DPLA is generously supported by the following foundations and government agencies

Alfred P. Sloan Foundation

The Alfred P. Sloan Foundation is a philanthropic, not-for-profit grant making institution based in New York City. Established in 1934 by Alfred Pritchard Sloan Jr., then-President and Chief Executive Officer of the General Motors Corporation, the Foundation makes grants in support of original research and education in science, technology, engineering, mathematics, and economic performance. To learn more, visit www.sloan.org.

Andrew W. Mellon Foundation

The Andrew W. Mellon Foundation currently makes grants in four core program areas: Higher Education and ScholarshipScholarly Communications and Information TechnologyArt History, Conservation, and Museums, and the Performing Arts. Within each of its core programs, the Foundation concentrates most of its grantmaking in a few areas. Institutions and programs receiving support are often leaders in fields of Foundation activity, but they may also be promising newcomers, or in a position to demonstrate new ways of overcoming obstacles to achieve program goals. The Andrew W. Mellon Foundation’s grantmaking philosophy is to build, strengthen and sustain institutions and their core capacities, rather than be a source for narrowly defined projects. As such, we develop thoughtful, long-term collaborations with grant recipients and invest sufficient funds for an extended period to accomplish the purpose at hand and achieve meaningful results. To learn more, visit http://www.mellon.org/.

Anonymous Donor

For more information about DPLA’s Anonymous Donor, please see the August 2013 press release.

Arcadia Fund

The Arcadia Fund’s mission is to protect endangered culture and nature. It works to document near extinct languages, protect rare historical archives, and to preserve ecosystems and environments threatened with extinction. Arcadia has been heavily involved with digitization projects as well, in conjunction with Harvard, UCLA, the Israel National Library and the Hill Foundation. To learn more, visit http://www.arcadiafund.org.uk/.

The Bill & Melinda Gates Foundation

Guided by the belief that every life has equal value, the Bill & Melinda Gates Foundation works to help all people lead healthy, productive lives. In developing countries, it focuses on improving people’s health and giving them the chance to lift themselves out of hunger and extreme poverty. In the United States, it seeks to ensure that all people—especially those with the fewest resources—have access to the opportunities they need to succeed in school and life. Based in Seattle, Washington, the foundation is led by CEO Jeff Raikes and Co-chair William H. Gates Sr., under the direction of Bill and Melinda Gates and Warren Buffett. To learn more, visit http://www.gatesfoundation.org/.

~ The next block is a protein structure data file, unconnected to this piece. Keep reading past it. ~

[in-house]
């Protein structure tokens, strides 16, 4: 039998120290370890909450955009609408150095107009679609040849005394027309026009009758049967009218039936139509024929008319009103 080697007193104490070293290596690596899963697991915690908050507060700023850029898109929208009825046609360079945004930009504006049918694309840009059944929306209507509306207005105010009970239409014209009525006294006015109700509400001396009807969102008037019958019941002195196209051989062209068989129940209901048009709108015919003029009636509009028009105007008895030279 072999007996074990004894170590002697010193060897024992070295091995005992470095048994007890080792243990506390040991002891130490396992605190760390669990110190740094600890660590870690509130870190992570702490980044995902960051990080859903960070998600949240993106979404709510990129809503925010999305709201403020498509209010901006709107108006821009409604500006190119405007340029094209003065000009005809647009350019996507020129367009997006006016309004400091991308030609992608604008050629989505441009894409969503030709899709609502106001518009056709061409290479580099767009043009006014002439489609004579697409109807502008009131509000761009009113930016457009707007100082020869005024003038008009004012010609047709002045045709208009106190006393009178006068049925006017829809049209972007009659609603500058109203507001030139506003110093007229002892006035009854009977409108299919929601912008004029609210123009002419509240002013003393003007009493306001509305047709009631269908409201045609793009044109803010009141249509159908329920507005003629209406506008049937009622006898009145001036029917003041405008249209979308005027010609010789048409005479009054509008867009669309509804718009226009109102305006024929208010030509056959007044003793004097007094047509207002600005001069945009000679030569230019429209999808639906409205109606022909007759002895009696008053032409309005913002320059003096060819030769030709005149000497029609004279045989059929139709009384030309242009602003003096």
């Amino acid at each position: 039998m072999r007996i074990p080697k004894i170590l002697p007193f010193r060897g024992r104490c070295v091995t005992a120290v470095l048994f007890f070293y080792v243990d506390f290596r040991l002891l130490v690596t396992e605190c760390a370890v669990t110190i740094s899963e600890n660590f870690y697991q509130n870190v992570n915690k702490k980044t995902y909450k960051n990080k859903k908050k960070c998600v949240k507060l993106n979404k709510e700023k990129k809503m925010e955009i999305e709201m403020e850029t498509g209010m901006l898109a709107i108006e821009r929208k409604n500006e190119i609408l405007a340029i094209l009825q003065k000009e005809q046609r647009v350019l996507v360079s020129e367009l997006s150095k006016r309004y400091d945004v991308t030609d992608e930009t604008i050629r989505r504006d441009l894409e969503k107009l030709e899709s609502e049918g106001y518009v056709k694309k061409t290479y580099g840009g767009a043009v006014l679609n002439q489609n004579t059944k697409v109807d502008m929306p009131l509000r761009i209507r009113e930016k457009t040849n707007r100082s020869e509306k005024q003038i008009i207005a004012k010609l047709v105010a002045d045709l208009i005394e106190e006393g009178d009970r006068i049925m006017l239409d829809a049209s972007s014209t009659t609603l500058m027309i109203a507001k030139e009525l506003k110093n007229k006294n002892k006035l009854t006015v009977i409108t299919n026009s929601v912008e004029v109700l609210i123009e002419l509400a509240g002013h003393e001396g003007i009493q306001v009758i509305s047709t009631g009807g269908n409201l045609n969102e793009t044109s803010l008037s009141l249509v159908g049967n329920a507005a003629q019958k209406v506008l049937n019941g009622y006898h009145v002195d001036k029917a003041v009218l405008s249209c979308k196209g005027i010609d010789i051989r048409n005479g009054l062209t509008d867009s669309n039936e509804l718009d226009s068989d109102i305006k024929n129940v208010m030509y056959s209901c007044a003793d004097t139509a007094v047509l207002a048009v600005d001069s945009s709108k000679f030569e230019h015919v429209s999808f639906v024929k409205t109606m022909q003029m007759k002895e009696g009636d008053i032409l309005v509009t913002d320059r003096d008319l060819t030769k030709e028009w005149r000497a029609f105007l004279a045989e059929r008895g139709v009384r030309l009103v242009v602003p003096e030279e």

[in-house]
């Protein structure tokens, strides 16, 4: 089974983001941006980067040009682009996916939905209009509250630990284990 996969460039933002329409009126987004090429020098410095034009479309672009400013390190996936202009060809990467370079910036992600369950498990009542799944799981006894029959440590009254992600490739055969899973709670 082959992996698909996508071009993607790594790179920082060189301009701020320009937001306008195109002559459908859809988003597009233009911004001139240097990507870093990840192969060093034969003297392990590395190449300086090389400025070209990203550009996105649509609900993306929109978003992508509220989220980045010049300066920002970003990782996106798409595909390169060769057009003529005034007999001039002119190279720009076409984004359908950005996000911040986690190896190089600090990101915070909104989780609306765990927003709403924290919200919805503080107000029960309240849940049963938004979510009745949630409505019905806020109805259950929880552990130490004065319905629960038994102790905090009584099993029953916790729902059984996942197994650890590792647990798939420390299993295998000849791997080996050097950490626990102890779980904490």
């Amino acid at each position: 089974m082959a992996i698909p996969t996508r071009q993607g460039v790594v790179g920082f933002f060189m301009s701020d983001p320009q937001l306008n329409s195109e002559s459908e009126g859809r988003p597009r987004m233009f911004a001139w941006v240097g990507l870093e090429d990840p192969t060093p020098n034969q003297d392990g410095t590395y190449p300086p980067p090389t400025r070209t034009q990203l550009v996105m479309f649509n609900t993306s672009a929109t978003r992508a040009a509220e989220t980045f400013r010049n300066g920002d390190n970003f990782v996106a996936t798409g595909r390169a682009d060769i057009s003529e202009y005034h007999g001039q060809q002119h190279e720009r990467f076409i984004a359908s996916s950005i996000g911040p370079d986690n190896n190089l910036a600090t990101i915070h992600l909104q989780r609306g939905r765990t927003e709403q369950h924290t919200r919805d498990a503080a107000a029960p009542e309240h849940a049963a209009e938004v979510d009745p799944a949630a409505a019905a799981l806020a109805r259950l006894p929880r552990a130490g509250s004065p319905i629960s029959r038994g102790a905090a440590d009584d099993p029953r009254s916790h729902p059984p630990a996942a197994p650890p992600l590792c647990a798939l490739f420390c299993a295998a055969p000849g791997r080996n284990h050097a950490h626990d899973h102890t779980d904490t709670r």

Institute of Museum and Library Services

The Institute of Museum and Library Services is the primary source of federal support for the nation’s 123,000 libraries and 17,500 museums. Its mission is to inspire libraries and museums to advance innovation, lifelong learning, and cultural and civic engagement. Its grant making, policy development, and research help libraries and museums deliver valuable services that make it possible for communities and individuals to thrive. To learn more, visit www.imls.gov and follow the IMLS on Facebook and Twitter.

John S. and James L. Knight Foundation

Knight Foundation supports transformational ideas that promote quality journalism, advance media innovation, engage communities and foster the arts. The foundation believes that democracy thrives when people and communities are informed and engaged. To learn more, visit www.knightfoundation.org.

The Whiting Foundation

The Whiting Foundation has supported scholars and writers for more than forty years. The Whiting Foundation’s grant to DPLA is part of the Foundation’s efforts to infuse the humanities into American public culture. To learn more, visit www.whitingfoundation.org.

National Endowment for the Humanities

Created in 1965 as an independent federal agency, the National Endowment for the Humanities supports research and learning in history, literature, philosophy, and other areas of the humanities by funding selected, peer-reviewed proposals from around the nation. Additional information about the National Endowment for the Humanities and its grant programs is available at www.neh.gov.